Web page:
There are now more than a dozen House Democrats – the list is at 14 and growing by the day – who want to fire Speaker Nancy Pelosi if their party somehow manages to keep its majority on Nov. 2.
Jason Altmire of Pennsylvania on Tuesday became the latest to decide that it was politically advantageous to jettison the first female House Speaker in history. It is becoming a trend, as vulnerable Democrats in conservative districts or tough races decide Pelosi’s San Francisco liberalism is too heavy of a weight to survive.
The vanguard of outright Pelosi opponents includes Jim Marshall of Georgia, who has even run TV ads against the Speaker, Gene Taylor of Mississippi, Mike McIntyre of North Carolina, Peter DeFazio of Oregon, and Bobby Bright of Alabama.
“We need to have leadership from the middle, conservative centrist leadership. It’s too hard to govern from the middle if you’re from the far left or the far right,” Marshall spokesman Doug Moore told The Daily Caller.
Other House Democrats who have refused to commit to supporting Pelosi – indicating they too would like to see a change – include Walt Minnick of Idaho, Michael McMahon of New York, Scott Murphy of New York, Travis Childers of Mississippi, Dan Boren of Oklahoma, Joe Donnelly of Indiana, Zack Space of Ohio, and Chet Edwards of Texas.
TheDC contacted 50 conservative Blue Dog Democrats by phone and e-mail on Tuesday, and received only one response in support of Pelosi.
Mike Thompson of California “believes that the Speaker should retain her position,” Thompson spokeswoman Laurel Brown told TheDC.
It is a grim moment for House Democrats. They have fought hard against the prevailing winds for months, trying to fend off the sense of an inevitable Republican wave. Yet the last several days have seen estimates of potential Republican gains swell to somewhere between 50 and 60 seats, which is entering 1994 territory, when the GOP took 54 seats.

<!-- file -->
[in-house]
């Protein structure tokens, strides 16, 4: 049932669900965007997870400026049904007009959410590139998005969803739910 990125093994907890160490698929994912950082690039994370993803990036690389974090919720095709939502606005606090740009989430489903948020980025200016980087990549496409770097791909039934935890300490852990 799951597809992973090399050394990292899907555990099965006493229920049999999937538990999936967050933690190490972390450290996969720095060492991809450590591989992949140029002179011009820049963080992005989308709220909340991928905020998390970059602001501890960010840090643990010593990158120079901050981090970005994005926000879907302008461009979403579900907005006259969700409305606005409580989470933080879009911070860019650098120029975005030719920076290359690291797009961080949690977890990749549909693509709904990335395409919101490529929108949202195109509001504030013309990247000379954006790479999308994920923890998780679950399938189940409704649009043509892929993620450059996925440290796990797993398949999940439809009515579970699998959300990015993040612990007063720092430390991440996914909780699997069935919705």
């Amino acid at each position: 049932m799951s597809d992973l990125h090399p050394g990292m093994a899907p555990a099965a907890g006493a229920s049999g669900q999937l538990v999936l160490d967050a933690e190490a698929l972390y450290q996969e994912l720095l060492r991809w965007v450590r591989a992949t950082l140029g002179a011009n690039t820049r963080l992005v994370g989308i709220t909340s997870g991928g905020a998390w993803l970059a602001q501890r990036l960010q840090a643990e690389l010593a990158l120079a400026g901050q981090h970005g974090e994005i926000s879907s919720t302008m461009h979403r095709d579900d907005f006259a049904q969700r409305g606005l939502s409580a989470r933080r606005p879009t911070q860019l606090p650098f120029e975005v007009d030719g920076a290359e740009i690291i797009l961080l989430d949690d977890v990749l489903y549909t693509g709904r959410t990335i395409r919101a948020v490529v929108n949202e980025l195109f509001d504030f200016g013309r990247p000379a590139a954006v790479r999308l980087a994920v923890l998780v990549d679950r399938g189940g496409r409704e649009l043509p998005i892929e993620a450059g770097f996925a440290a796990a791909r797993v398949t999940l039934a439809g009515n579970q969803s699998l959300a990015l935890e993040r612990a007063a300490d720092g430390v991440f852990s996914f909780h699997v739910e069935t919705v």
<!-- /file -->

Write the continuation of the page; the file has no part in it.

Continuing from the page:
The election is now less than two weeks away, and the likelihood that Democrats will likely be relegated back to the minority after only four short years in power is getting closer to becoming a reality. The number of seats in play is somewhere in the 90s, with all but a handful of those being Democrat-held seats.
The Hill newspaper has released polling results in the last three weeks for 36 tossup House races, with 12 more to come next week. Democrats have led in only four of the 36 races so far, with three others tied, according to the polling by Penn Schoen Berland.
The White House blames the economy. “The political environment mainly is driven because of our economic environment. We’re at 9.6 unemployment,” White House press secretary Robert Gibbs said flatly on Tuesday.
But an National Public Radio poll found Obama’s approval rating in tossup congressional districts to be at 41 percent, with his disapproval at 55 percent.
Republican pollster Steve Lombardo wrote Wednesday that Obama is “killing Democrats.”
“President Obama’s policies are an albatross around the neck of the Democratic Party and, as a result, congressional Democrats will probably suffer a historic defeat on November 2nd,” Lombardo wrote.
House Democratic leadership aides remained defiant.
“Unlike Republican staff who are still in D.C. measuring drapes and ordering champagne with the Koch brothers credit card, Dem staff are engaged and singularly focused on winning November 2,” one leadership aide said.
Pelosi staff did not respond to requests for comment, but spokesman Nadeam Elshami told Roll Call that “the Speaker’s focus is on Democrats winning the election and retaining the majority, which we will.”
House Majority Leader Steny Hoyer, the Maryland Democrat who is next in line behind Pelosi, also gamely predicted that Pelosi would stay where she is.
“I think she’ll have enough votes,” Hoyer said.
But McIntyre, a seven-term congressman, told a North Carolina TV station last Thursday that he had heard Pelosi will not run for Speaker if Democrats retain the House.
“From what we’re hearing, she’s probably not going to run for speaker again,” McIntyre said. “And if she does, I’m confident she’s going to have opposition, and I look forward to supporting that opposition.
A Pelosi aide denied the rumor to NBC’s Luke Russert.
But even Pelosi has begun to allude to the possibility that she might be gone after 23 years in Congress. Asked during an interview with CBS News whether she thought her work to pass President Obama’s health care overhaul earlier this year would cost her her job, Pelosi indicated she thought it would be worth it.
“Are you saying would I rather not have passed the health care bill so I could keep this office? Never. Never.”